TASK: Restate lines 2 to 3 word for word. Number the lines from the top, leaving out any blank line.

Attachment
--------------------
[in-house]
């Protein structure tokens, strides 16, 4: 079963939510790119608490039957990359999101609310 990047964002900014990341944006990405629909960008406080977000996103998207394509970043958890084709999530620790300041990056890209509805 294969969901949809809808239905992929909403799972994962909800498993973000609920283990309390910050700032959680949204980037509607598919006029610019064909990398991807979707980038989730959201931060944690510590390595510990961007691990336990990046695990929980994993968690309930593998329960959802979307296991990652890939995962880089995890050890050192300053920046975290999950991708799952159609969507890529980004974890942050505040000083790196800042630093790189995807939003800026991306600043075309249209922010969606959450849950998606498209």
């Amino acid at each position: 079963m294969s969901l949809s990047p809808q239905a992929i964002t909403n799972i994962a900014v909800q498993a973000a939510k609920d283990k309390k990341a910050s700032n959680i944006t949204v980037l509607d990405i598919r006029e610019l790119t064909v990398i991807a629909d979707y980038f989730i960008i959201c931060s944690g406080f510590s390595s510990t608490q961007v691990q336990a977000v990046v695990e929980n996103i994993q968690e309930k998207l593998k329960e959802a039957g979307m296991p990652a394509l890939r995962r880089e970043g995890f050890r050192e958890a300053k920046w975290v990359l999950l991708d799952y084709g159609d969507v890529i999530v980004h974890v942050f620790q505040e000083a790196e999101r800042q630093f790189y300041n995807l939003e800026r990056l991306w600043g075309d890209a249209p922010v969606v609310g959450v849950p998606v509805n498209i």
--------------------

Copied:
């Protein structure tokens, strides 16, 4: 079963939510790119608490039957990359999101609310 990047964002900014990341944006990405629909960008406080977000996103998207394509970043958890084709999530620790300041990056890209509805 294969969901949809809808239905992929909403799972994962909800498993973000609920283990309390910050700032959680949204980037509607598919006029610019064909990398991807979707980038989730959201931060944690510590390595510990961007691990336990990046695990929980994993968690309930593998329960959802979307296991990652890939995962880089995890050890050192300053920046975290999950991708799952159609969507890529980004974890942050505040000083790196800042630093790189995807939003800026991306600043075309249209922010969606959450849950998606498209």
């Amino acid at each position: 079963m294969s969901l949809s990047p809808q239905a992929i964002t909403n799972i994962a900014v909800q498993a973000a939510k609920d283990k309390k990341a910050s700032n959680i944006t949204v980037l509607d990405i598919r006029e610019l790119t064909v990398i991807a629909d979707y980038f989730i960008i959201c931060s944690g406080f510590s390595s510990t608490q961007v691990q336990a977000v990046v695990e929980n996103i994993q968690e309930k998207l593998k329960e959802a039957g979307m296991p990652a394509l890939r995962r880089e970043g995890f050890r050192e958890a300053k920046w975290v990359l999950l991708d799952y084709g159609d969507v890529i999530v980004h974890v942050f620790q505040e000083a790196e999101r800042q630093f790189y300041n995807l939003e800026r990056l991306w600043g075309d890209a249209p922010v969606v609310g959450v849950p998606v509805n498209i």